The Car: London museum show finds `common sense' winning out over pure aesthetics in auto design
It's almost a chicken-and-egg question for cars. Which comes first -- beauty or utility? What should be the prime motive for car design, efficiency or aesthetics?Skip to next paragraph
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It's a question faced by a current London exhibition titled ``The Car: a Critique by Otl Aicher.'' Mr. Aicher's arguments were first presented in a book published last year in Munich, West Germany. The exhibition (with English explanations) is at the Boilerhouse in the Victoria and Albert Museum here through Nov. 14.
Aicher, the eminent German graphic designer and a co-founder of the Hochschule f"ur Gestaltung in Ulm (often called the ``postwar Bauhaus''), applies to the automobile the systematic analysis used as a procedure for design at the Ulm school. He subtitles his critique: ``problems of defending the automobile against its worshipers.''
His conclusions are unconventional. His arguments converge, somewhat surprisingly, on the small Fiat Uno. The Uno and its designer, Giorgetto Giugaro (also responsible for the original VW Golf design and the Fiat Panda), emerge as Aicher's heroes. The discussion is mostly about European cars, but the principles seem universal enough.
He concentrates, above all, on aerodynamic efficiency as measured by the coefficient of drag (c.d.). Aicher points out that the Fiat Uno, though not at all ``streamlined'' in appearance, has a much better (lower) c.d. than, say, the E-type Jaguar, the Porsche Carrera, or the Citro"en DS19, which are very streamlined in appearance.
The Uno, in his eyes, is ``the common-sense car of the future.'' And, supported by his own reasoned history of the car, he firmly believes that future cars should be designed according to ``common sense,'' even if aesthetics and status-symbolism are sacrificed.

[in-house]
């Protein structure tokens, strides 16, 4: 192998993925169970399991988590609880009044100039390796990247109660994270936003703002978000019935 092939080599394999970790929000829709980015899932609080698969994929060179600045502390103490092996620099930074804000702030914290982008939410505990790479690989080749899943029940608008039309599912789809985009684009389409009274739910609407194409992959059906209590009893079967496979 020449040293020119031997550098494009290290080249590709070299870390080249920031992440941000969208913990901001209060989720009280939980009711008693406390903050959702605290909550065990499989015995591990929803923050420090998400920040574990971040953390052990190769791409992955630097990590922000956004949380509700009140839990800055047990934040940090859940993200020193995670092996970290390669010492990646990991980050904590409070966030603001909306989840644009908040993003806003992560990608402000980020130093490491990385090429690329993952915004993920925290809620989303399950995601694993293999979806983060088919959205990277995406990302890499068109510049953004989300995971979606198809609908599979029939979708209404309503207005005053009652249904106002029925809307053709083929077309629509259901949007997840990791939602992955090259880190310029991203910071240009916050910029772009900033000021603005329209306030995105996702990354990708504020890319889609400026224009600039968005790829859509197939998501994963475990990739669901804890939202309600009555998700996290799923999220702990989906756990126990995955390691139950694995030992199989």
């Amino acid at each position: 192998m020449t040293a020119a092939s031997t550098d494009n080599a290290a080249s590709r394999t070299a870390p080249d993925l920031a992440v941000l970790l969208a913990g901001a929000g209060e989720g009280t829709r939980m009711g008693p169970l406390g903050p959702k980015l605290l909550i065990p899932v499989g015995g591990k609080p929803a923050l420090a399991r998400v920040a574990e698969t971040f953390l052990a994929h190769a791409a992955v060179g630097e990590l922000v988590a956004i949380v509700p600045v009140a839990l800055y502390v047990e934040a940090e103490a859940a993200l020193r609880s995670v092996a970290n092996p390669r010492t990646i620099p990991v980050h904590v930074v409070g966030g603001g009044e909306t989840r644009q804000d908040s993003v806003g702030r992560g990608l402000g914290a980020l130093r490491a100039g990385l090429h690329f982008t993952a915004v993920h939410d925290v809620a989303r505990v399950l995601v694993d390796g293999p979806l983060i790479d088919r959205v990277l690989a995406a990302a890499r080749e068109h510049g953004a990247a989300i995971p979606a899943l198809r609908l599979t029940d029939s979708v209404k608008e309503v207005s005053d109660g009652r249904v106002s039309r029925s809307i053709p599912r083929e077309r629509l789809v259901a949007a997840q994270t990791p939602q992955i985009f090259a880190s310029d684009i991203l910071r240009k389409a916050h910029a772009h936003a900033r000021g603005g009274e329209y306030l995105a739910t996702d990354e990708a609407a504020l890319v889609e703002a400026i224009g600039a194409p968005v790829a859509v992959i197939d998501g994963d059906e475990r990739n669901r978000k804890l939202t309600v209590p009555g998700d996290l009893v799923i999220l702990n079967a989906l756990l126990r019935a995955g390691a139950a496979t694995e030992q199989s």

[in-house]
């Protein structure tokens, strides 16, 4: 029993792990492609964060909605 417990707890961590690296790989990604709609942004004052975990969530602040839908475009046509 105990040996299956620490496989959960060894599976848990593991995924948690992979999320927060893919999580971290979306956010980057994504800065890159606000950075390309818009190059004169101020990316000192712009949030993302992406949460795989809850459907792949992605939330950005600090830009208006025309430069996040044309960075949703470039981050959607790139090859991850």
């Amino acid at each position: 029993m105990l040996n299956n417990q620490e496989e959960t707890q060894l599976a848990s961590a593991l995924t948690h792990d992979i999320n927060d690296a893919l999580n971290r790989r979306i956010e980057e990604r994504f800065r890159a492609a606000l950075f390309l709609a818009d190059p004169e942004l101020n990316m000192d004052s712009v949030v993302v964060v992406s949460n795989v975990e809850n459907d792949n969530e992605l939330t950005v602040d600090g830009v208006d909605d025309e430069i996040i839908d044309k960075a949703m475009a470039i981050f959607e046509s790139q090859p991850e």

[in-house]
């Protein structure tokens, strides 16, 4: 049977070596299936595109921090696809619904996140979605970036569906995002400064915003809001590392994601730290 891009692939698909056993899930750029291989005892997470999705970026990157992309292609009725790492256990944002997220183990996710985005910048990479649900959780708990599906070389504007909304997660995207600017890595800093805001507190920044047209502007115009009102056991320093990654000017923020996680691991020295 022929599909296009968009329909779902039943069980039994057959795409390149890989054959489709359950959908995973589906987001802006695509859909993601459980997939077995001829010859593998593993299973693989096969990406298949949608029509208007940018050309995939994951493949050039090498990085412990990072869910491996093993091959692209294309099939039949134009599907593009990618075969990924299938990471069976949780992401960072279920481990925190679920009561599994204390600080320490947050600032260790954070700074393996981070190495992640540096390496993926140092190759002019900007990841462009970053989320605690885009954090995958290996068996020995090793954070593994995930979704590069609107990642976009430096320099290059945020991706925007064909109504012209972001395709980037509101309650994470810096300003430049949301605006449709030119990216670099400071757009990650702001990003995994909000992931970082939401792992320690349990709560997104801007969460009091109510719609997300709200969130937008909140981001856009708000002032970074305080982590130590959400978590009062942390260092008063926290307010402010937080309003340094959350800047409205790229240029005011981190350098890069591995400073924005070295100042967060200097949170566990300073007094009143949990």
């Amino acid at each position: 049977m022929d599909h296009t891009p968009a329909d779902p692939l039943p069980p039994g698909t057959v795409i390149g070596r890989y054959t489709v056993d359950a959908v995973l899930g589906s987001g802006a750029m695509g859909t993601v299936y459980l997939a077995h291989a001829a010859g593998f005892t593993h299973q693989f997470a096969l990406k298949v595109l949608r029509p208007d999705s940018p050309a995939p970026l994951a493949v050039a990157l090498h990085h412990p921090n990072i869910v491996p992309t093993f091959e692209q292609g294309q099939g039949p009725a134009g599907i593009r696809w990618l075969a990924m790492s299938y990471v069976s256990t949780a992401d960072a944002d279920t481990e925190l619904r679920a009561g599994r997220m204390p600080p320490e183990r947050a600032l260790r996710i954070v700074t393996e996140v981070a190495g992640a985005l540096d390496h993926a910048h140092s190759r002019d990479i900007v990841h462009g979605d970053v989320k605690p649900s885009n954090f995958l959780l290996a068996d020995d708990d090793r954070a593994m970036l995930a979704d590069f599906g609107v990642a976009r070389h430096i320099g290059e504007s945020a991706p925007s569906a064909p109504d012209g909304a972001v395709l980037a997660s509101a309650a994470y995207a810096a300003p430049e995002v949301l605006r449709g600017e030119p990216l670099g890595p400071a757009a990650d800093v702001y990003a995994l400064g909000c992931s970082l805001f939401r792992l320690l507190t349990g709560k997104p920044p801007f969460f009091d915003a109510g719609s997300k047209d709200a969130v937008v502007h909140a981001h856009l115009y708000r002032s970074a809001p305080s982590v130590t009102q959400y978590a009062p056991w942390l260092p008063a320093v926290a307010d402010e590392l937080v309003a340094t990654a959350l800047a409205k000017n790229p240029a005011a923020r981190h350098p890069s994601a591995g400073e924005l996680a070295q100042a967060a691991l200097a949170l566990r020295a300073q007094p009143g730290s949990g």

The ``new shape in automobile design'' achieved its breakthrough, he contends, with small cars like the Mini and the Autobianchi Primula, maturing to full success in the VW Golf (or Rabbit, as it is called in the United States). This shape, in essence, is the ``stumpy hatchback with a near-vertical tailgate.''
With city parking spaces at a premium, Aicher contends, small cars become increasingly common-sensical. He says the question -- long or short? -- is merely a matter of prestige. He dismisses the big car designed solely to make an ``impression,'' which ``suggests that its owner, if he works in town, enjoys the luxury of a reserved parking space.''
He is highly critical of cars as ``purely visual status symbols.'' Of the Porsche 911 he asks: Is there any sense in a car which can reach 160 m.p.h. in second gear? It ``can only be driven in the intended manner if the law of the land and the principles of ordinary social intercourse are ignored.''
``Motor sport,'' he observes, ``should be confined to the race tracks.''
There are, of course, other points of view.
Sir Alex Moulton, for instance, designer of the remarkably original small-wheeled Moulton bicycle, with its low center of gravity and convenience in overcrowded cities (it's also small enough to keep in a closet), offered some contrary views.
``Otl's condemnation of the large luxury car,'' he said on the telephone from Bradford on Avon, ``is, I think, unkind. Those people who wish to spend their money on ergonomic luxury -- space inside, height of view, mass and comfort -- why shouldn't they?''